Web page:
Amazon reports that there are now “tens of millions” of Alexa-enabled devices in use, from the compact Echo Dot to the revamped Alexa-enabled Fire Stick and Kindle. Voice-enabled devices are hotter than ever, but would be nearly useless without the wide variety of external services they rely on. Whether you’re asking Alexa to turn on the lights or tell you the weather, there’s a microservice in the loop, responding intelligently to your requests.

As a developer, how do you bring your own algorithm or service into Alexa? If your code is relatively simple Node, Python, Java, or C#, then you can use AWS Lambda for your base logic. If you’re using other languages, complex frameworks, or big GPU-dependant Machine Learning models, you may want to consider Algorithmia. Even if your core functionality is not complex, Algorithmia’s library of 4500+ ready-to-run algorithms can superpower your Alexa app, quickly adding advanced NLP, web scraping, image processing, and other turnkey machine-learning tools.

To help you along, we’ve created a simple step-by-step tutorial which shows you how to create an AWS Lambda function, hook it up to Algorithmia, and then trigger it from an Alexa Skill. If you work through the tutorial, you’ll notice a few things:

1. You’re never working with raw audio: Alexa translates voice to text before your Skill ever sees it, so your functions will accept text and respond with text and/or audio (and images/video if you’re working with a device that has a screen).

2. The Alexa Skills Kit allows you to assign “Utterances” (things the user said) to “Intents” (ways you’ll respond). Essentially, it acts as a simple pattern-matcher, looking for key phrases and assigning specific responses/actions to each match. There isn’t any advanced Natural Language Processing baked in… at least, not in a way that is accessible to developers. If you want to do any complicated analysis of the text, you’ll need to use something outside of the Alexa ecosystem, such as the Summarizer, Sentiment Analysis, or Parsey McParseface. The easiest way to accomplish this is to have a single Utterance which captures the user’s entire speech as text, then passes it on to a single Intent, as in the tutorial.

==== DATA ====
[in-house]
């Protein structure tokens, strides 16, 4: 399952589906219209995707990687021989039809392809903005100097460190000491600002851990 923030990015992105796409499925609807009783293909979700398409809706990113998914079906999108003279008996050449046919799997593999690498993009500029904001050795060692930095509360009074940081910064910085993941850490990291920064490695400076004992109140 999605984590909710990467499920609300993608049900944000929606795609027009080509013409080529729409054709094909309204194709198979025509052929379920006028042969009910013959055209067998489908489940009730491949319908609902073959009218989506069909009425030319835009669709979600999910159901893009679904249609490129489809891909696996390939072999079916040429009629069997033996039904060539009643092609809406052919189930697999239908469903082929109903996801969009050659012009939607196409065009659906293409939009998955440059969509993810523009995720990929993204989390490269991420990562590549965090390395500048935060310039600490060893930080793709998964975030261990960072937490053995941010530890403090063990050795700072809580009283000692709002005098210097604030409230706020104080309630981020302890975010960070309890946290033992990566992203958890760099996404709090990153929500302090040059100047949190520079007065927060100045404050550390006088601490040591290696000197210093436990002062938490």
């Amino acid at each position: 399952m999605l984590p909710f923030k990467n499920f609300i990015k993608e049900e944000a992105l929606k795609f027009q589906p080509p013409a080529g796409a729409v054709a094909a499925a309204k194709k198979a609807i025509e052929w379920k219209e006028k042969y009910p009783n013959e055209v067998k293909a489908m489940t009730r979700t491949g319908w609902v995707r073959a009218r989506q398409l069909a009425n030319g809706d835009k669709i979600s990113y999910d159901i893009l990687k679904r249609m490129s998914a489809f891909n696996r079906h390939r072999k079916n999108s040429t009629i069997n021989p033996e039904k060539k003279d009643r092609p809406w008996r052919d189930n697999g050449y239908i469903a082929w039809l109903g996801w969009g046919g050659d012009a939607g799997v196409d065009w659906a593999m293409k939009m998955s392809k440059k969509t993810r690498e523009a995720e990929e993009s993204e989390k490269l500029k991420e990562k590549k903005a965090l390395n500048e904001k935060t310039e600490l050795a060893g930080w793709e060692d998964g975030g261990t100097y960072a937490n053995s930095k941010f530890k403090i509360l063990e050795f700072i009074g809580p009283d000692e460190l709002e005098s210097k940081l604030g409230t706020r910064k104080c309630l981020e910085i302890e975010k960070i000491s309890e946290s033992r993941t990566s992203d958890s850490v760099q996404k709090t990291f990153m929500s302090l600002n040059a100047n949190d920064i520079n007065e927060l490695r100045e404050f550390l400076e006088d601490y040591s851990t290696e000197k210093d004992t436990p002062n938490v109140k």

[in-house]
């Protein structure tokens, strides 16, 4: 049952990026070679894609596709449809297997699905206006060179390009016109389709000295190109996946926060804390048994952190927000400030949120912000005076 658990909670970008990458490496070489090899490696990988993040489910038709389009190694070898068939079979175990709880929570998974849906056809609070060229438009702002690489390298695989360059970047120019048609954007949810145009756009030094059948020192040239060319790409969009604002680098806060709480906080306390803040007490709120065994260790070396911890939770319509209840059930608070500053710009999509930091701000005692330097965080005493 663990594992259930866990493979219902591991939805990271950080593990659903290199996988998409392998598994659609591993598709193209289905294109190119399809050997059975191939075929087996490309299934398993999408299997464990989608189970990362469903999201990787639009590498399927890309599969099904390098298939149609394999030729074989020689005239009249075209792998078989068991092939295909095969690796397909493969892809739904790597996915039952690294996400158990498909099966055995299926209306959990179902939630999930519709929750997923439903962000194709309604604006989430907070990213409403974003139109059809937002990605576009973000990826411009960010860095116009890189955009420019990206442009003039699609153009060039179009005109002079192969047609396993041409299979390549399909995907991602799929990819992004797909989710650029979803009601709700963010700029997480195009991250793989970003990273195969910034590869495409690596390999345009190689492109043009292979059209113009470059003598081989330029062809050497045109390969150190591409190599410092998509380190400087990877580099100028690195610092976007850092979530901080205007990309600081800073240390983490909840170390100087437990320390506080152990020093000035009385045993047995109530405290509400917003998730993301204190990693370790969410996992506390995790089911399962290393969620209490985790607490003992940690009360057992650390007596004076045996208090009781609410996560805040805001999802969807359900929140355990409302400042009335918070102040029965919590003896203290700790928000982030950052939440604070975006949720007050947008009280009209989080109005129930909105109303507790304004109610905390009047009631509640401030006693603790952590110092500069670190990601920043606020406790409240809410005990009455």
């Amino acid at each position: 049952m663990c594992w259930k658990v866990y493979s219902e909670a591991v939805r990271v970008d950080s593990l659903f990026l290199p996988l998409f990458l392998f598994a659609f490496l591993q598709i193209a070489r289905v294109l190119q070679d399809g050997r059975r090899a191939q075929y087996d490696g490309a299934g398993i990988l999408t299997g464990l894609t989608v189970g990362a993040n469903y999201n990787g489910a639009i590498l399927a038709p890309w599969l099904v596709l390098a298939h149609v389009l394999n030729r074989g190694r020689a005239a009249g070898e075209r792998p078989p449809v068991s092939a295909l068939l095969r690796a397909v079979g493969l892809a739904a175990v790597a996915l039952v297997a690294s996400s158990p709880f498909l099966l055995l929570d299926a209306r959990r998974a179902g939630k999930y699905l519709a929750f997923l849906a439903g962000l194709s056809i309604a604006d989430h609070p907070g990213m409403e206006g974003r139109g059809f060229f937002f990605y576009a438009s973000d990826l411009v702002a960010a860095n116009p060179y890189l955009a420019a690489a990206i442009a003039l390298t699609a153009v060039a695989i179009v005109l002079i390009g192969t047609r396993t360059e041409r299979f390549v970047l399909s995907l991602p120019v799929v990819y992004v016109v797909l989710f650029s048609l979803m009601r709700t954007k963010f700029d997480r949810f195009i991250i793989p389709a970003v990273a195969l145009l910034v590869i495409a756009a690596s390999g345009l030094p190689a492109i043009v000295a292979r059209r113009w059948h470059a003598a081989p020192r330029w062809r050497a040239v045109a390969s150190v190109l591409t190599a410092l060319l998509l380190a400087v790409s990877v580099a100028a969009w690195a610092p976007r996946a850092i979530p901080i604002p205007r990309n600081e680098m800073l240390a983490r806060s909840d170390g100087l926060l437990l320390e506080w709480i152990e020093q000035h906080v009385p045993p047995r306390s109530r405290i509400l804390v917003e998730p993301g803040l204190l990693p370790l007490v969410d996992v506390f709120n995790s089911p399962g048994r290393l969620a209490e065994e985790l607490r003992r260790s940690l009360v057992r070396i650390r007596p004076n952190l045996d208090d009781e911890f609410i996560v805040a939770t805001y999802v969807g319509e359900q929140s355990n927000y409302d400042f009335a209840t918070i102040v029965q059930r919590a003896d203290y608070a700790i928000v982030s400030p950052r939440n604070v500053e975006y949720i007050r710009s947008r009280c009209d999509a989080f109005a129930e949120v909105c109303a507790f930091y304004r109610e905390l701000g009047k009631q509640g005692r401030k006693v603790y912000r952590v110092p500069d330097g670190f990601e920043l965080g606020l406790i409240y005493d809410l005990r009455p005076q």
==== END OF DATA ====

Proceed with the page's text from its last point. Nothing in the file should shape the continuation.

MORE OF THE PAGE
3. Alexa translates voice to text in a very literal way, and doesn’t attempt to interpret special characters. If the user says “Amazon dot com”, that’s the exact text your function will receive… not “Amazon.com”, which was probably their intent. If you care about special characters or similar word interpretations, you’ll need to replace them manually in your Lambda function, probably with a regex such as text.replace(/ dot /gi,'.');

4. Both Lambda and Alexa Skills have time limits, but the user’s expectations are the real time limit: people expect fast responses when speaking. If your process will take some time, it can be helpful to warn the user before initiating the action. Alexa also doesn’t let you initiate unsolicited responses; individual responses are triggered only by individual user requests. This puts some restrictions on how you must interact with the user, but there are some available workarounds using pauses in responses and session state.

All done with the tutorial? By now you’re hopefully thinking of Alexa Skills as a sort of text-based chatbot system which happens to listen and respond with speech on the user’s end, and which can use external services to enhance its powers. If you’re ready to explore further, you may want to take a look at: